Bringing Students Ideas That Flourish

Ebrahim AmaraWhen East High Principal Mike Hernandez hired Ebrahim Amara as Multicultural Services Coordinator in 2017, it was on an educated hunch. He had known Mr. Amara since he was in high school and saw in him skills that eclipsed his experience. “His strength was in relationships,” said Hernandez. 

Plus he showed up. As an East High 2011 grad, Mr. Amara returned to his alma mater in his 3rd year at UW-Whitewater--where he studied Health Education, Wellness and Human Performances with a minor in Coaching--as an AVID tutor. Before graduation, he interned there with former East Athletic Director, Dave Kapp. Mr. Hernandez saw his commitment when he frequently ran into him at 6 a.m. as Mr. Amara ran weight training sessions and morning practices. 

“I was here three days a week learning not just athletics, but also the art of coaching from former football coach, Steve Erato, and how he was engaging with students and how I can engage students,” he says. “He taught me that students who were in athletics had a little more support, but many kids who aren’t athletes don’t have anyone looking out for them, so I wanted to be that advocate for more students not just athletes.”

That hunch paid off. Mr. Amara is a dedicated educator with enough positive energy to fill an arena. He knows the playing field, he was there as a teen, long before his MSC position existed, and he sees what he is able to offer kids now. In his role, Mr. Amara gives students of color “a voice and advocacy.”

Mr. Amara remembers clearly muddling through school without support. At the age of 11 his father, an immigrant from Sierra Leone, went back to West Africa and never returned. His absence left a hole that even his mother, a Madison College senior advisor who he says worked tirelessly to be both mother and father, was powerless to fill. 

“I didn’t get into a lot of trouble, but I was always surrounded by good people. But even people I know, people I once considered to be very close, didn’t make it. One recently died of a drug-related death.”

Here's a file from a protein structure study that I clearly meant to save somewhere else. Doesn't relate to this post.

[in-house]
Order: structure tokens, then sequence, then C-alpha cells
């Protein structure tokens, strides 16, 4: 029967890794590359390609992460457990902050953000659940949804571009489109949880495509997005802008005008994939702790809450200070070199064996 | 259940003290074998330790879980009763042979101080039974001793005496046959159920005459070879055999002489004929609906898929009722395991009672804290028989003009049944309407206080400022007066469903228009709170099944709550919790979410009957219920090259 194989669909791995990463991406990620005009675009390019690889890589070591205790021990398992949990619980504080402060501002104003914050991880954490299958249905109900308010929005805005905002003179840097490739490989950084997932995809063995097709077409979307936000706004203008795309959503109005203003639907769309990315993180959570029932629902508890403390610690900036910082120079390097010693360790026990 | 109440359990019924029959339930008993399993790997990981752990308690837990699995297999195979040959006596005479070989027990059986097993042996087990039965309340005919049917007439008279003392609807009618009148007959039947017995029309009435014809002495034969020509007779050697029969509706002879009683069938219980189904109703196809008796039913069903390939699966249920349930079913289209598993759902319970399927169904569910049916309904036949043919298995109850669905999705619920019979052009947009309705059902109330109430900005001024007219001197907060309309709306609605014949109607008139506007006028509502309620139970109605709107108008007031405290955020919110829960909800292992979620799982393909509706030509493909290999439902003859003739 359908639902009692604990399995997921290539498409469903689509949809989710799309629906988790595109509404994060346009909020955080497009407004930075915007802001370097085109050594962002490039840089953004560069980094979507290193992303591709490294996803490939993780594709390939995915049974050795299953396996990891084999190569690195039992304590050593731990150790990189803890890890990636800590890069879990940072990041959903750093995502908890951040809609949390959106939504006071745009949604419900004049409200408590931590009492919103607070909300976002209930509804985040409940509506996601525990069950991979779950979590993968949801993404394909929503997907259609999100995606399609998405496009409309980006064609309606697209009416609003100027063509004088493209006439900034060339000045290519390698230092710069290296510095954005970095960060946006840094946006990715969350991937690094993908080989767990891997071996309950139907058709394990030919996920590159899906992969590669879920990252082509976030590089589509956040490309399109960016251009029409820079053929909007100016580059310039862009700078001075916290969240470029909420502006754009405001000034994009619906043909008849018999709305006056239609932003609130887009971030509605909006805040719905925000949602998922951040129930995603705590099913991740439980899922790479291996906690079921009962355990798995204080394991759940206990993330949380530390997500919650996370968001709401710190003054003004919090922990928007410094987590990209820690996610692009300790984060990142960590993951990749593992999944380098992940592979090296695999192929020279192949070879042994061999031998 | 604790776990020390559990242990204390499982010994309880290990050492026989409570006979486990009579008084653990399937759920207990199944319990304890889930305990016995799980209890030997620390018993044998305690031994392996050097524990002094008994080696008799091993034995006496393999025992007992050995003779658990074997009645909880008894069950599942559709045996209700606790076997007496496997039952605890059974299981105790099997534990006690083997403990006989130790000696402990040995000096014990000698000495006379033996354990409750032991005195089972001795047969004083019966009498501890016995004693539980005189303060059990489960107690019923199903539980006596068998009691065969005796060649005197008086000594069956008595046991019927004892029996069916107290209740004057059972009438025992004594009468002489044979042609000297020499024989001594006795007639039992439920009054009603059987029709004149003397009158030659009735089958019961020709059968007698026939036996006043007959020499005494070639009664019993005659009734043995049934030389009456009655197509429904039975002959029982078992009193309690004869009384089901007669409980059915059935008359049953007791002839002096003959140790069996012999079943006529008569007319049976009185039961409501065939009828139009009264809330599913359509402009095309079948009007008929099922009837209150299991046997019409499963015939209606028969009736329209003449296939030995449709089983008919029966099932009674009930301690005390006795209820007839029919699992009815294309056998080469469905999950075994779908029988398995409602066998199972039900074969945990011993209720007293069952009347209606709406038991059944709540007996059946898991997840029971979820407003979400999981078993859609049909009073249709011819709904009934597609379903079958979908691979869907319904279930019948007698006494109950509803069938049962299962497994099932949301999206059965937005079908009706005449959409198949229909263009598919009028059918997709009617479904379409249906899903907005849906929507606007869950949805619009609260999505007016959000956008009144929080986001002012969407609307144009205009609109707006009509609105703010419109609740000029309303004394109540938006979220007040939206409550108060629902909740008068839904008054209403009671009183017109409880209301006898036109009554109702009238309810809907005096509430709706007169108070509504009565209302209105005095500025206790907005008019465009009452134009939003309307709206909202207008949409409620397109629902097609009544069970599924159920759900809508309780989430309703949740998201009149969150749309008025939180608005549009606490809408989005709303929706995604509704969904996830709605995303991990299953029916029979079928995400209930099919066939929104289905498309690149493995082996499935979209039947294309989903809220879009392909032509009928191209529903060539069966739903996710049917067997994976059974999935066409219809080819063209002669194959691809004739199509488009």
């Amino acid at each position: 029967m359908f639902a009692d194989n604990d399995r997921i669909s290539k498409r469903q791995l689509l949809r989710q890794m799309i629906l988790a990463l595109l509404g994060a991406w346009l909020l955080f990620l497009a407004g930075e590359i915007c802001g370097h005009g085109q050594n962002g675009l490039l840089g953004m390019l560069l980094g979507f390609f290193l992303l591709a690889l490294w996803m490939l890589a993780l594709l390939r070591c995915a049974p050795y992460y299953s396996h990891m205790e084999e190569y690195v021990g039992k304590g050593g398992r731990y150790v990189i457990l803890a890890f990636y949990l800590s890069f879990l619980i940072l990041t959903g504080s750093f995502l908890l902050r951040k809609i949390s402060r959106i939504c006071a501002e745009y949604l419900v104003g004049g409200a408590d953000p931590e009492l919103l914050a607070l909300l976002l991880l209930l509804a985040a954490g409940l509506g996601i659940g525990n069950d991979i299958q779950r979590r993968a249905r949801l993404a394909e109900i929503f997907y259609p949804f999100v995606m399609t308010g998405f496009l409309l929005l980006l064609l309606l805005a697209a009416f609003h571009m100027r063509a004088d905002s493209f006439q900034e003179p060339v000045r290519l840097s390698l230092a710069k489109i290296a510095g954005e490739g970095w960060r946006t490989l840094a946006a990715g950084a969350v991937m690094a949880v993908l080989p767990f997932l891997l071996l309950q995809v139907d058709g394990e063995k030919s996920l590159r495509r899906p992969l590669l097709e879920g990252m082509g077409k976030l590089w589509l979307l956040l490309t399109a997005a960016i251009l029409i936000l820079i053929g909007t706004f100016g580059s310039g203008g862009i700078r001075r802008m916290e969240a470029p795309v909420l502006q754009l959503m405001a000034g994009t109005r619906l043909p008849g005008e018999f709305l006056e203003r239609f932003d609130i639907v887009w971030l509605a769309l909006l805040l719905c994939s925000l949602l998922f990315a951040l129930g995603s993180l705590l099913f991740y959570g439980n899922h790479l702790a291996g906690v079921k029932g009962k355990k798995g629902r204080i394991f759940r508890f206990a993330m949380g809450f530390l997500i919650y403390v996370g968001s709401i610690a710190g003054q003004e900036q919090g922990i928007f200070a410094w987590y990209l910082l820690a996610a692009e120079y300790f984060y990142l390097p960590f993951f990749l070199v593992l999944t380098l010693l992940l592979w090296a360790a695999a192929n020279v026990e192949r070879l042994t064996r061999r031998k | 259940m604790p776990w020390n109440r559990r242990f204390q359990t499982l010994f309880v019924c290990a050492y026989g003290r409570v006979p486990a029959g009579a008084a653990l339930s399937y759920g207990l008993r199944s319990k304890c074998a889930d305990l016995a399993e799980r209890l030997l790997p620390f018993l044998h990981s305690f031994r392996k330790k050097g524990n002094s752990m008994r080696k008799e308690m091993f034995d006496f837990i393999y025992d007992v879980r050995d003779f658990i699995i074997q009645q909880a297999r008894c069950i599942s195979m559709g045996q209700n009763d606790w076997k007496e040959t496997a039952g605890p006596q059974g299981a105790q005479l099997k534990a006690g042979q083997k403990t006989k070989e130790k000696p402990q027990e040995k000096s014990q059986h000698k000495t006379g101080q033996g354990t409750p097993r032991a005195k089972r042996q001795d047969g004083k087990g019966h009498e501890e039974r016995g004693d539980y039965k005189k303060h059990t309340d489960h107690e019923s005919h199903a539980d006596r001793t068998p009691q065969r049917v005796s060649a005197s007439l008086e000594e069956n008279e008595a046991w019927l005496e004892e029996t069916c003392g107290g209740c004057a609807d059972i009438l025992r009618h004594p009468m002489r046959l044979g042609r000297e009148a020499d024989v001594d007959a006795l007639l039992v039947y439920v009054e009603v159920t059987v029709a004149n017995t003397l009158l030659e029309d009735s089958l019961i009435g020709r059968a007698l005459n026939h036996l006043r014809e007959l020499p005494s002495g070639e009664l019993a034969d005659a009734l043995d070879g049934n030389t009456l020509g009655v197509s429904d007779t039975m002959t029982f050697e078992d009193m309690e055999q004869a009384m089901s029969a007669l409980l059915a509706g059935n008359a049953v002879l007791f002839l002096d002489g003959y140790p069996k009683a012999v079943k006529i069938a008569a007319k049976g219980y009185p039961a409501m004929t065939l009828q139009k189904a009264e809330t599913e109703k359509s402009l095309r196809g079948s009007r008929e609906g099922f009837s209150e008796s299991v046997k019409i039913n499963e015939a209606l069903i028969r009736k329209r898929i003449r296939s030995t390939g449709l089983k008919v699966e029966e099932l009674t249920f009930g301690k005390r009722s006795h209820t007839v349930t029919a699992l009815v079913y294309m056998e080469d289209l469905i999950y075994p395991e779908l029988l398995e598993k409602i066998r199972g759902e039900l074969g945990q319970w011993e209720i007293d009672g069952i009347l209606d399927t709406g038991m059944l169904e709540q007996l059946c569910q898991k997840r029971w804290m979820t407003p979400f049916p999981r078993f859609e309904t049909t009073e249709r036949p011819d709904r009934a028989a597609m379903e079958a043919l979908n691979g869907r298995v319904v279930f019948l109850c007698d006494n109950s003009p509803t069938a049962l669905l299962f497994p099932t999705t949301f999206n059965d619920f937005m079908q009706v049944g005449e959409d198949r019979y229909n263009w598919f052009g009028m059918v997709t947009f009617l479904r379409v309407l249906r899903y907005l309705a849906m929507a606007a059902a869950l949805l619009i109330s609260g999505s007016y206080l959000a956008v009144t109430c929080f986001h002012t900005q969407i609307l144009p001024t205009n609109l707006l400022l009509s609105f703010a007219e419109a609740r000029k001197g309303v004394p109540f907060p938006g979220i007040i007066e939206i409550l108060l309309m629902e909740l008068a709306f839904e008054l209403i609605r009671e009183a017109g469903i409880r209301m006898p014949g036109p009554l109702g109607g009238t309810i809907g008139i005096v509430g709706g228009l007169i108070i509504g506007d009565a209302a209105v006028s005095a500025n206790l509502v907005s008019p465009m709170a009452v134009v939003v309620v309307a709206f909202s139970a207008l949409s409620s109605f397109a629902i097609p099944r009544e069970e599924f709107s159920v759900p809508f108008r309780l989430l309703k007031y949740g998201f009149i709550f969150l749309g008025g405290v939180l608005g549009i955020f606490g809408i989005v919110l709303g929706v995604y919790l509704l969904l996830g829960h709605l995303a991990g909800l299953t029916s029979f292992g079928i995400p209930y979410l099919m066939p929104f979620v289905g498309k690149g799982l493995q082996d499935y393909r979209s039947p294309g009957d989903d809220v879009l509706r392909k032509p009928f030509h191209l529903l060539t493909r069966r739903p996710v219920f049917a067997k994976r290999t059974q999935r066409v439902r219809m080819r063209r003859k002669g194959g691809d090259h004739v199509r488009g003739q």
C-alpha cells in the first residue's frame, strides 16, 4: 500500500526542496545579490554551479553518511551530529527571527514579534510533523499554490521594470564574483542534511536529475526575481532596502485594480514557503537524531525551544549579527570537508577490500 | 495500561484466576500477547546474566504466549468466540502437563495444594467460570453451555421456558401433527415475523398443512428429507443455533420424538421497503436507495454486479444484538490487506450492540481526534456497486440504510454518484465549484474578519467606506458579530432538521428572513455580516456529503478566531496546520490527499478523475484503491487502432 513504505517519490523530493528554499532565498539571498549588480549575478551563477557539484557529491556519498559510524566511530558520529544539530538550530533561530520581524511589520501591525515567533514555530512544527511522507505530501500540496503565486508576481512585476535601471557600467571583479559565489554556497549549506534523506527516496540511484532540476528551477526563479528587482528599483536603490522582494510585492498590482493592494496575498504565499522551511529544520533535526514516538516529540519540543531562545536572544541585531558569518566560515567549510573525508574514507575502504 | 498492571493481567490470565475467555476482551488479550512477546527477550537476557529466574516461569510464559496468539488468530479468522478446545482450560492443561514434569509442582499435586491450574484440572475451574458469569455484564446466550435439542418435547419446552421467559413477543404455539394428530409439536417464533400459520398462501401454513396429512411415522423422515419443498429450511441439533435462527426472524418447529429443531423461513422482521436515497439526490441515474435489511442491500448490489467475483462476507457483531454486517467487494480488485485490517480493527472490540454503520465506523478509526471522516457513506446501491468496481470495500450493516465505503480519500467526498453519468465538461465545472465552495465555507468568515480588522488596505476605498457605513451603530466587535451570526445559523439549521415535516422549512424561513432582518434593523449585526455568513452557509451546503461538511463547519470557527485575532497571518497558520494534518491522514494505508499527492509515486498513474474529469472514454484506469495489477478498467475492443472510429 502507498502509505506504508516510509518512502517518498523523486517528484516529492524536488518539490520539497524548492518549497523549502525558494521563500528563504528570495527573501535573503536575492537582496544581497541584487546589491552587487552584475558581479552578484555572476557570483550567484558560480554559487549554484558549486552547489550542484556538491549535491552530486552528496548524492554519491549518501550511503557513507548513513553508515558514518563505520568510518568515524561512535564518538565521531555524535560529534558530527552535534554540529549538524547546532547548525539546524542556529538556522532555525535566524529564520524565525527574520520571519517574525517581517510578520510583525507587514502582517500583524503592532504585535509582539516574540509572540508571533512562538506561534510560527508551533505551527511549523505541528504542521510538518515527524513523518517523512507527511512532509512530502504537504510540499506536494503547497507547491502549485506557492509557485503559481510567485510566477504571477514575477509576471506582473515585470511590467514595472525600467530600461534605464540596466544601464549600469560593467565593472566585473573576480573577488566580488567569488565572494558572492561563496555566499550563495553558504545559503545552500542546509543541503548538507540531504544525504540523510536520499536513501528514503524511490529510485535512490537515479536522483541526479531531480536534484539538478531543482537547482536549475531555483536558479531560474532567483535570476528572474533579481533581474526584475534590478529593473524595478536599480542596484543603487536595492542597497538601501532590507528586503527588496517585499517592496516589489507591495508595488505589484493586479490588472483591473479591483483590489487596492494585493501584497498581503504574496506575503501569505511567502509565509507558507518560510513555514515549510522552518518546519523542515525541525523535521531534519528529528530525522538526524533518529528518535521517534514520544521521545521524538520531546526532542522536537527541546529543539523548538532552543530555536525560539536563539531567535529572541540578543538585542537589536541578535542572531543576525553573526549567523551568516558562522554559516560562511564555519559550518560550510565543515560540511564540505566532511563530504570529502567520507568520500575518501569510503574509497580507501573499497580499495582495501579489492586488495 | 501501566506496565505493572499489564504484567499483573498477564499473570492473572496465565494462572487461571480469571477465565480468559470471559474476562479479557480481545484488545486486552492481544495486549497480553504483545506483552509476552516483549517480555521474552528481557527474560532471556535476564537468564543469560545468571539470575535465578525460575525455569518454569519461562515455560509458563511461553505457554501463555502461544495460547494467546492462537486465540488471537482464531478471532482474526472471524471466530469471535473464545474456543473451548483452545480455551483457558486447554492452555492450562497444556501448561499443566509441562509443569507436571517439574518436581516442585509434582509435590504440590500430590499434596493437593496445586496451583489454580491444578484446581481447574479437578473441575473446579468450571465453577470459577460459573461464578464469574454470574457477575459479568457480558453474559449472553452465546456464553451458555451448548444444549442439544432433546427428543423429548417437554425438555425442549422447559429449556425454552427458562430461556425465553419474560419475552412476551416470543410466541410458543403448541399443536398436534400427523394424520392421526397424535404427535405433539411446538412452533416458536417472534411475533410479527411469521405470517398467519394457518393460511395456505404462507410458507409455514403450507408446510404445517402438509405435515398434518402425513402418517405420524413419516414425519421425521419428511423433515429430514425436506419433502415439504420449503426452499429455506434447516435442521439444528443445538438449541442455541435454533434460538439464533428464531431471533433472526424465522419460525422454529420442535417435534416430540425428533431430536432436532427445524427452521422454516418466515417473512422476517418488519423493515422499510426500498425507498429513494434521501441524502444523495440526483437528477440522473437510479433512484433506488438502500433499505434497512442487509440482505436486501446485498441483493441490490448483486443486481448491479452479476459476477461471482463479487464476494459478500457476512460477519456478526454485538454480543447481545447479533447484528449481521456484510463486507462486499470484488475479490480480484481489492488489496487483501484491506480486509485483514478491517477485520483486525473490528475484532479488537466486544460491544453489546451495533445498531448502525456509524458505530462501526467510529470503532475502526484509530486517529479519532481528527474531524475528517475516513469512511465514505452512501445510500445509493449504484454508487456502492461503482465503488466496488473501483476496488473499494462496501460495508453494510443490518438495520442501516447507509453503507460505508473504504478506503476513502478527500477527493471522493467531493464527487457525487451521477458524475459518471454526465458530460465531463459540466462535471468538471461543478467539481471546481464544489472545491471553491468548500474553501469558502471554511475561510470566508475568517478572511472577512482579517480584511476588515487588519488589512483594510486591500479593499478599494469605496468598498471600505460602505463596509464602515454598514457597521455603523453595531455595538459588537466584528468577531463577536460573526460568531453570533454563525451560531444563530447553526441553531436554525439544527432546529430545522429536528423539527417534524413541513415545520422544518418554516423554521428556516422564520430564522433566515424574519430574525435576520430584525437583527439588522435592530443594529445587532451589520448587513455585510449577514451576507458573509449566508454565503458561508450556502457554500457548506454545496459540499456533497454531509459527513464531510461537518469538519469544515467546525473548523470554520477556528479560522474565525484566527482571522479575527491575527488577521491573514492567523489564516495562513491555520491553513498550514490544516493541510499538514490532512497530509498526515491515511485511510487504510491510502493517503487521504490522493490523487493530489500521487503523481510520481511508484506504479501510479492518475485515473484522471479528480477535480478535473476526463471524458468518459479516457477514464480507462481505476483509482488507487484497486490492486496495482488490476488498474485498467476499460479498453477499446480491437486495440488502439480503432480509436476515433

Mr. Amara reflects on his peers’ lack of support, and his own support system as a teen, as inspiration in his current work with kids. “When you had things going on at home, or you had things like social or personal issues, you either had to hold it in or go to your friends, there wasn’t any guidance from staff here, even someone I could just open up to,” he says. “Now I feel like my position is always giving those students a person and a place they can feel is their own.” 

He gestures to the empty table adjacent to his desk. ”Which is why I open up my space here, I have students who come here and this space is their space, giving them a sense of ownership and belonging is the identity piece, helping them find their identity is what the MSC position is all about.”

Mr. Amara started creating bonds with kids early. Since early in his college years, his summer job is with Madison Schools and Community Recreation (MSCR) as a site director. He continually connects with past MSCR kids on the street or at high school sporting events. “I just love the bonds we create, seeing them 3-4-5 years later and saying, “Hey you’re taller, you have all your teeth now.” ”

But his role reaches far beyond personal engagement with students, on and off-site, to community engagement and in-school group development supports for kids of color. As just a part of his position, Mr. Amara takes a panel of East High kids to area middle schools to help recruit qualified students of color to take Advanced Placement classes. He has watched these classes grow from seven kids of color, to over 100 enrolled this year. 

“It’s important that we’re not just pushing this so we can say we have more kids of color in AP, so we’ve created our Level Up, Brotherhood, Sisterhood and Kings Journey groups, the Upward Bound Program,” he says. We started these so we’re not just throwing kids in there—let’s support them and keep them in the AP courses.” 

Aside from being a varsity assistant basketball coach at East High, and a varsity assistant football coach at La Follette High, Mr. Amara is advisor to these African American exclusive groups, along with Black Student Union—which is open to kids of any ethnic or cultural background. He also keeps kids of color connected to community opportunities, which he finds particularly rewarding. 

“I feel like in this role, being that it’s multi-cultural, I can touch every single student at East. I can in someway, somehow, interact with them, bring them an opportunity they never had before,” he says. “Finding opportunities that match students, like a local talent hunt, I can say, “Hey we have all of these student groups but I know this one student with this one talent and I can go track that student down.” 

After years of being directed to sports over academics, Mr. Amara only saw himself as a head football coach or working in athletics at the collegiate level, not in this role, until Mr. Hernandez told him ‘Your skill set is what we need, your skill set is perfect for the job.’ 

“I love doing this, I love making connections, I love coordinating events with people, l love bringing student ideas to flourish. I love this.”

- Pat Dillon